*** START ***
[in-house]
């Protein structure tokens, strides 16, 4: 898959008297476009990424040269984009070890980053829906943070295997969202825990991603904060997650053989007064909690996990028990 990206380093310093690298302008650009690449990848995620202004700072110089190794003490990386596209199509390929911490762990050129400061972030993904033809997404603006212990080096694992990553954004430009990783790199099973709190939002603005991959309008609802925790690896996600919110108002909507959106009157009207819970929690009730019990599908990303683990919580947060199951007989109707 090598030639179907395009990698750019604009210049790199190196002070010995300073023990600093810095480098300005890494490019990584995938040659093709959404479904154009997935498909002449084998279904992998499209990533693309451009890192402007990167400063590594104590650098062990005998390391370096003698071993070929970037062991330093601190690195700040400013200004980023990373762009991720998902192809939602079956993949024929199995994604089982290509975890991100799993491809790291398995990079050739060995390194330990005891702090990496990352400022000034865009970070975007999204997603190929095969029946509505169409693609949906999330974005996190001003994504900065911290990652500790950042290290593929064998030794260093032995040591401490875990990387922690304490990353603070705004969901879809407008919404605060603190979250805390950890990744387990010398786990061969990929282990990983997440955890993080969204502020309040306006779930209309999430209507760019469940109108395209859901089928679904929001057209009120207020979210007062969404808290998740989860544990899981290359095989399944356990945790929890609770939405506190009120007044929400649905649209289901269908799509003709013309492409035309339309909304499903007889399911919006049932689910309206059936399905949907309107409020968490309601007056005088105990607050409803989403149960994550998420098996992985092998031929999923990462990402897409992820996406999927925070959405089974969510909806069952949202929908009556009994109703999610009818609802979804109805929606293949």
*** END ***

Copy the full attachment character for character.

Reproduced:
[in-house]
């Protein structure tokens, strides 16, 4: 898959008297476009990424040269984009070890980053829906943070295997969202825990991603904060997650053989007064909690996990028990 990206380093310093690298302008650009690449990848995620202004700072110089190794003490990386596209199509390929911490762990050129400061972030993904033809997404603006212990080096694992990553954004430009990783790199099973709190939002603005991959309008609802925790690896996600919110108002909507959106009157009207819970929690009730019990599908990303683990919580947060199951007989109707 090598030639179907395009990698750019604009210049790199190196002070010995300073023990600093810095480098300005890494490019990584995938040659093709959404479904154009997935498909002449084998279904992998499209990533693309451009890192402007990167400063590594104590650098062990005998390391370096003698071993070929970037062991330093601190690195700040400013200004980023990373762009991720998902192809939602079956993949024929199995994604089982290509975890991100799993491809790291398995990079050739060995390194330990005891702090990496990352400022000034865009970070975007999204997603190929095969029946509505169409693609949906999330974005996190001003994504900065911290990652500790950042290290593929064998030794260093032995040591401490875990990387922690304490990353603070705004969901879809407008919404605060603190979250805390950890990744387990010398786990061969990929282990990983997440955890993080969204502020309040306006779930209309999430209507760019469940109108395209859901089928679904929001057209009120207020979210007062969404808290998740989860544990899981290359095989399944356990945790929890609770939405506190009120007044929400649905649209289901269908799509003709013309492409035309339309909304499903007889399911919006049932689910309206059936399905949907309107409020968490309601007056005088105990607050409803989403149960994550998420098996992985092998031929999923990462990402897409992820996406999927925070959405089974969510909806069952949202929908009556009994109703999610009818609802979804109805929606293949």